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“Let me win. But if I cannot win, let me be brave in the attempt.”
Those are the words participants in the Illinois Area 12 Special Olympics recited during the opening ceremony of the organization's Spring Games, which took place at Korte Stadium on the Southern Illinois-Edwardsville campus Saturday.
The event, which featured approximately 30 teams from Clinton, Jersey, Madison, St. Clair and Monroe counties, also served as a qualifying event for the state Special Olympics, set for June 12-14 throughout the Bloomington-Normal area.
The Edwardsville School District had 16 representatives taking part in Saturday's event, and participants practiced for about a month prior to competing. For the first time, the entire district had representatives taking part in Saturday's games.
“In the past, we had just one school (Cassens Elementary) who was taking part,” said Adam Garrett, special education coordinator for the Edwardsville School District. “This year, we decided to enter as a school district to give more kids a chance to take part in the Olympics.
“They've practiced for a month to get ready, and they're all really excited to be here today. It gives them a chance to show everyone what they can do.”
The Special Olympics were founded in 1968 as part of the Joseph P. Kennedy Foundation by Eunice Kennedy Shriver as an offshoot of a day camp she held, beginning in 1962, to give a chance for the intellectually challenged a chance to take part in physical activity. The movement has grown into a worldwide organization, complete with Winter and Summer World Games held as the same cycle as the Winter and Summer Olympic Games. The next Summer World Games are set for July 25-Aug. 2 in Los Angeles, site of the 1932 and 1984 Summer Olympics, while the next Winter World Games are set for March 14-24, 2017, in Graf-Salzburg, Austria.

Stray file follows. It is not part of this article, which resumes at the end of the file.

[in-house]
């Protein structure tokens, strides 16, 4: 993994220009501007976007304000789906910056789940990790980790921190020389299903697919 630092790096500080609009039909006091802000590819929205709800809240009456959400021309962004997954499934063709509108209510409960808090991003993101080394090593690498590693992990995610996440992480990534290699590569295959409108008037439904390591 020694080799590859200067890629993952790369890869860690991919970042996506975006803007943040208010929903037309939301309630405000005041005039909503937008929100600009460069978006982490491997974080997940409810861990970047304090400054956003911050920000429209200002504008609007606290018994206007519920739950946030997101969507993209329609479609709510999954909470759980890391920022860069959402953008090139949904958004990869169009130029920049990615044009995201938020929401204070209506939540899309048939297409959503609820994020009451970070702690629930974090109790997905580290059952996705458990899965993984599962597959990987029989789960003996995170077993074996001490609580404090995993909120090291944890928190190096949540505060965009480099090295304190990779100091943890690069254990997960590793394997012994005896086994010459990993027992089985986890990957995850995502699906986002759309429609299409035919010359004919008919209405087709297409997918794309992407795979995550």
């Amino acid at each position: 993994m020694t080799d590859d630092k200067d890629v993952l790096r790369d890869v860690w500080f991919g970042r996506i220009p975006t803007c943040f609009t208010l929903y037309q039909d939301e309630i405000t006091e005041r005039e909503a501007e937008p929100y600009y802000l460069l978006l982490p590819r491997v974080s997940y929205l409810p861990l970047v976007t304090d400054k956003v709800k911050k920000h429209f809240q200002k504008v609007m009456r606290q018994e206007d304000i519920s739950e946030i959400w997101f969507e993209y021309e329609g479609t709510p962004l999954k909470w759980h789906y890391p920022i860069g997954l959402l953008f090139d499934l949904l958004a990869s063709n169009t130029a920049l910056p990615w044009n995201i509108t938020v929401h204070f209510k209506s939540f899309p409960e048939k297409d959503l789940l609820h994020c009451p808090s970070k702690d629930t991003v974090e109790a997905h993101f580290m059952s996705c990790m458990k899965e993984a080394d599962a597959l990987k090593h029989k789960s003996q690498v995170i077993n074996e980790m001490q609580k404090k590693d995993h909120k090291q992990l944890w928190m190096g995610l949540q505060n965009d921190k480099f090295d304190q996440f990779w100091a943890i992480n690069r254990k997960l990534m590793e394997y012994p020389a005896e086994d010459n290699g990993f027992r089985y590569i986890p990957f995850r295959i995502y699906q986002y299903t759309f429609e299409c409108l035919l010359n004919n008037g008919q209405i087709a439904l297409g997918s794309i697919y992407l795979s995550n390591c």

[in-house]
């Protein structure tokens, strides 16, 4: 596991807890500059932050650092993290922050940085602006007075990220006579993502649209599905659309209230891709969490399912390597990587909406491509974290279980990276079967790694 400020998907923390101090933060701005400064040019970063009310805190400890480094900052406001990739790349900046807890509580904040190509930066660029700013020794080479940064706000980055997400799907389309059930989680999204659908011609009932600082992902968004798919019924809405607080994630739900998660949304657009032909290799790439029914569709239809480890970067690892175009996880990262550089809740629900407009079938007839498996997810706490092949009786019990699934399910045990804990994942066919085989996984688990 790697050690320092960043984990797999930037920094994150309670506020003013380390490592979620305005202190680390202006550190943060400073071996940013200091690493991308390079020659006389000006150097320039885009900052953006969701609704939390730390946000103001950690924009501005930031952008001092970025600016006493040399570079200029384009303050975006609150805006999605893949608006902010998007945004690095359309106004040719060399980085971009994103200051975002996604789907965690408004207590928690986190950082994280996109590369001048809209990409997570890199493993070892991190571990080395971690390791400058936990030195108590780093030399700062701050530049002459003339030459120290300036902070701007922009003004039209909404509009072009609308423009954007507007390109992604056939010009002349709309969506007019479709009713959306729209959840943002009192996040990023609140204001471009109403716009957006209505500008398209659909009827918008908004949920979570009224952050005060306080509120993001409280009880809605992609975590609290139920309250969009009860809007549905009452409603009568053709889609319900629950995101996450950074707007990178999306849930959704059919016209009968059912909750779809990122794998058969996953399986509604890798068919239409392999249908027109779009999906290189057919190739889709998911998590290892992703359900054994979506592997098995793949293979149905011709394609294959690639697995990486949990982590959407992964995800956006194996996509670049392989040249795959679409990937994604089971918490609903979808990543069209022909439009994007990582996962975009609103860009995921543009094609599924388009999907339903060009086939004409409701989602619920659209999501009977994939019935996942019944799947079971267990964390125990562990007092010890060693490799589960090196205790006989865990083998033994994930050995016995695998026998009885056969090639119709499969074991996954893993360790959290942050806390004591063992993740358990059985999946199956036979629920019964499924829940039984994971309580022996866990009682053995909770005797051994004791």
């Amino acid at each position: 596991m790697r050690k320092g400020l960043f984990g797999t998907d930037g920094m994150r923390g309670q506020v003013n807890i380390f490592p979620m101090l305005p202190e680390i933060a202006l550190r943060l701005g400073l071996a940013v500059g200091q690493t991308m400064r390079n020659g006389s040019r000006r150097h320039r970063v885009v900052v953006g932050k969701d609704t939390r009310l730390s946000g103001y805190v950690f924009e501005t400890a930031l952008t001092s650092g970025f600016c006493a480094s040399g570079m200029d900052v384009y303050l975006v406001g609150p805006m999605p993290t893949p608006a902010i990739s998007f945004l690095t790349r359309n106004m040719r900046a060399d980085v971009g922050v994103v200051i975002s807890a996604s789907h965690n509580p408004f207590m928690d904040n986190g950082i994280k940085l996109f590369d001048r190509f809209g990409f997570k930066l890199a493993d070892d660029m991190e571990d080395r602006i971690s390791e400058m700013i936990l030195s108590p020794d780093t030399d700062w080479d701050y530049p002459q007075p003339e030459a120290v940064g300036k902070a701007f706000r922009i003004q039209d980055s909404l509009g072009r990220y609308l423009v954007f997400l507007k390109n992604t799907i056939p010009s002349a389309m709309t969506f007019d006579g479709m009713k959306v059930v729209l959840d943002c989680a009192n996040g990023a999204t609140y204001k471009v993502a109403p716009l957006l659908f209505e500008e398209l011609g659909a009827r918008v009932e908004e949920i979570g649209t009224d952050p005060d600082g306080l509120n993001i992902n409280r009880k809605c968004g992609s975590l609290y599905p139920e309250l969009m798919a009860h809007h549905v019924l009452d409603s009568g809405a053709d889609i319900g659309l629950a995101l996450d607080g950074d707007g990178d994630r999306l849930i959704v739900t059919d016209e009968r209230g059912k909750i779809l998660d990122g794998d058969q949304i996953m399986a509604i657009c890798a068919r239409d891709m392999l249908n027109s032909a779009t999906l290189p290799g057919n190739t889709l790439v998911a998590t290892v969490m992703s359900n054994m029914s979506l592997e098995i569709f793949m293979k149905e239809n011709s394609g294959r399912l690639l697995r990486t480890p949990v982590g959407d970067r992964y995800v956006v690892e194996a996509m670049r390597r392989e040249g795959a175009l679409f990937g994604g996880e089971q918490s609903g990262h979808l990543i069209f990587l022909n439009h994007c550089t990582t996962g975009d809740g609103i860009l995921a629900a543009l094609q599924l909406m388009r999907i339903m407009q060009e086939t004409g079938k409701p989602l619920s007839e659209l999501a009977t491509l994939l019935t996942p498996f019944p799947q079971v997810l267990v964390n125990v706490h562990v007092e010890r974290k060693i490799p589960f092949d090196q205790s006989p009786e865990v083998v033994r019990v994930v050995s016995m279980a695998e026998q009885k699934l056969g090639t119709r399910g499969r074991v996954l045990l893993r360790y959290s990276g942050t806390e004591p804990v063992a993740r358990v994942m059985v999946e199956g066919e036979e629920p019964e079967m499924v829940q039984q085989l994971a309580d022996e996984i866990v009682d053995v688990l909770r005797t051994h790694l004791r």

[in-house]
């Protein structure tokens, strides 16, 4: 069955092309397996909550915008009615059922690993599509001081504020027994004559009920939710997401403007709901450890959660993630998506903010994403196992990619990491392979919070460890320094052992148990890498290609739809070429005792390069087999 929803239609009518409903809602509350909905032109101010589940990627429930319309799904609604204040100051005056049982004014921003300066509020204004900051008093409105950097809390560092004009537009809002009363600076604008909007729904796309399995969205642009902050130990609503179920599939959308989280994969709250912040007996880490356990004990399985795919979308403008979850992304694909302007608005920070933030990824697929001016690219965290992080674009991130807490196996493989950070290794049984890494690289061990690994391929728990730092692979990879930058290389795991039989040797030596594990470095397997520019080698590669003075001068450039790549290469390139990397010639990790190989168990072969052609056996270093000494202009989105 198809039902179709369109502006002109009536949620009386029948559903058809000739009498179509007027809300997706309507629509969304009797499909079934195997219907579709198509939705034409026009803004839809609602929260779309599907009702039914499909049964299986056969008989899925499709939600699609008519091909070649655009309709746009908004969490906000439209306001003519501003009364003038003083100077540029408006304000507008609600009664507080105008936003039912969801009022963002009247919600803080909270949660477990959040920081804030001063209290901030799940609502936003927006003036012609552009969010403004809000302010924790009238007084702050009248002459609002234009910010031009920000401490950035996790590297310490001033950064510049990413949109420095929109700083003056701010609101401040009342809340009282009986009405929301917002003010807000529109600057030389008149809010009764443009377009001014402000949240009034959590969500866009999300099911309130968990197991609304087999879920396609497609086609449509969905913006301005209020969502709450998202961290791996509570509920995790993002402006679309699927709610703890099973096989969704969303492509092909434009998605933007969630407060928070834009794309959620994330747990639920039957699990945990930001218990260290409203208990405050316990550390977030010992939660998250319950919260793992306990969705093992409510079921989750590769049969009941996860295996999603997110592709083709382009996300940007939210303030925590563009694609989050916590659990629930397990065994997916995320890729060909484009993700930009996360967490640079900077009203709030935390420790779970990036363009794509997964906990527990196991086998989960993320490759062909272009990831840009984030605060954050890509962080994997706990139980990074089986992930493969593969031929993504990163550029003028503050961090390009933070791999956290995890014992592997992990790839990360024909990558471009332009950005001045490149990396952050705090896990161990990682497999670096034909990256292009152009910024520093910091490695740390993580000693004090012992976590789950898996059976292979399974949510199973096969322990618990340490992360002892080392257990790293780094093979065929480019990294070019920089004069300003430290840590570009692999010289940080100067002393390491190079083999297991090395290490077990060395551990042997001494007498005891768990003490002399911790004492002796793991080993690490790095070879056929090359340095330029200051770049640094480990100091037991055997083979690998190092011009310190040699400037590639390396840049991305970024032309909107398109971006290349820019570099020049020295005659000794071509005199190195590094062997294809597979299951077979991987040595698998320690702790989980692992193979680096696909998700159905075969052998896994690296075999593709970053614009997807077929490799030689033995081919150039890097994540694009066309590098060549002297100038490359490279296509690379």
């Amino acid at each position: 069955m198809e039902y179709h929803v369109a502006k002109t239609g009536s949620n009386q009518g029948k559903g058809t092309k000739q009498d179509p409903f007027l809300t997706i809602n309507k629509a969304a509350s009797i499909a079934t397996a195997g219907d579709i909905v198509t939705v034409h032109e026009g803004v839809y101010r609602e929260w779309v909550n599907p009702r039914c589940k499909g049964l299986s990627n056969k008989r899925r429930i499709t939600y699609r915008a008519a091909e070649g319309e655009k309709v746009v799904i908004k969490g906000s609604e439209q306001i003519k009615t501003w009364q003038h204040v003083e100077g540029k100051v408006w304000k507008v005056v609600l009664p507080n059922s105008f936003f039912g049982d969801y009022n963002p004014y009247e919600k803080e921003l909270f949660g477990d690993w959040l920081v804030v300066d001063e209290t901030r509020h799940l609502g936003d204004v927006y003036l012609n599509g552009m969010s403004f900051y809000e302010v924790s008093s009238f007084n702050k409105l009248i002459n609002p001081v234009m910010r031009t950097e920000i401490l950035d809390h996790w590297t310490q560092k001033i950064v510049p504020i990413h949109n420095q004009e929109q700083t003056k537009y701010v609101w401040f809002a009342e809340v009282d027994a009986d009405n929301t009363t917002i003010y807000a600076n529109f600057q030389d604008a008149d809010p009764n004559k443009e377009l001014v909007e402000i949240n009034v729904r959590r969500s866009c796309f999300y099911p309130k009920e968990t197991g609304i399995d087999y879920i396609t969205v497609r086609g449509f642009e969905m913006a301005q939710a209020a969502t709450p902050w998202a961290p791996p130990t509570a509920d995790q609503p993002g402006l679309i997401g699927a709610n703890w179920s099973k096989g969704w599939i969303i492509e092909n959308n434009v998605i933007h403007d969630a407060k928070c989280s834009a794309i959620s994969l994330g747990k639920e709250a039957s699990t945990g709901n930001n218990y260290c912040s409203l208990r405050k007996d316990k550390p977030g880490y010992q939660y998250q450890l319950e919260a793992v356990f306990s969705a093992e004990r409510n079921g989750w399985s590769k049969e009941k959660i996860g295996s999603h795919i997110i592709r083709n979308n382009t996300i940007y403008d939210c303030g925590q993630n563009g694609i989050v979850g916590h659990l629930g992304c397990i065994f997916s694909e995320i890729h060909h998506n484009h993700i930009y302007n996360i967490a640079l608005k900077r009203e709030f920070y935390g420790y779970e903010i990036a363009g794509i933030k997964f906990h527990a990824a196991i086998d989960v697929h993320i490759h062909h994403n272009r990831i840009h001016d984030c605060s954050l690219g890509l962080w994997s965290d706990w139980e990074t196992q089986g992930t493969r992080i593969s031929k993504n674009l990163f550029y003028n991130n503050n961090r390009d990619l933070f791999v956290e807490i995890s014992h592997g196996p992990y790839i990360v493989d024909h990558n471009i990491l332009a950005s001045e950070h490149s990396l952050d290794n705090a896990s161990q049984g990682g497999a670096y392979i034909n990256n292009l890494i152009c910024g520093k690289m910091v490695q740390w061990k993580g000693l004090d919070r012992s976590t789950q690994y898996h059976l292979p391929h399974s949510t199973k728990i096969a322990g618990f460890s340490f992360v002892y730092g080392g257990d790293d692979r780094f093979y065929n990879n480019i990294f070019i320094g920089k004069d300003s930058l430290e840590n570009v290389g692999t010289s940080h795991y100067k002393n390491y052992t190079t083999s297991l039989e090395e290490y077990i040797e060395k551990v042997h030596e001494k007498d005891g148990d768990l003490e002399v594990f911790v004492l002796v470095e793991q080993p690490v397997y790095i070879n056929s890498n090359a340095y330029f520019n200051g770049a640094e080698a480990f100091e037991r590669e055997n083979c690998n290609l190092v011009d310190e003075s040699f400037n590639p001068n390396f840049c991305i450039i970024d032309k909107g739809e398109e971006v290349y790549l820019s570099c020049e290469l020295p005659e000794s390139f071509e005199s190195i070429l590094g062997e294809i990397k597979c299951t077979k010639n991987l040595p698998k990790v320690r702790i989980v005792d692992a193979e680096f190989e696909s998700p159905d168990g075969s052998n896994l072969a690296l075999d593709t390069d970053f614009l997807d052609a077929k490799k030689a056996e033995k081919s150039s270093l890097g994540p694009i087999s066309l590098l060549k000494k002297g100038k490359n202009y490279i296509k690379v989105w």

Saturday's event included an Olympic-style opening ceremony with a parade of athletes, the lighting of the cauldron (called the Flame of Hope) and an athlete's oath. The torch was carried a lap around the Korte Stadium track, with torchbearers accompanied by members of regional law-enforcement agencies.
Josh Fark served as the coach of the Edwardsville team and he was pleased with how the day turned out. “It went very well,” Fark said. “We had several participants who qualified for the state games and everyone had a great time.
“The organizers really went all out for us, and the spectators who were there really applauded everyone who took part.”
As this was the first time Edwardsville had fielded an all-school team, Fark hopes that the program continues to grow. “It was our first year with a team from all the schools,” Fark said, “but we're hoping it will continue to grow.”
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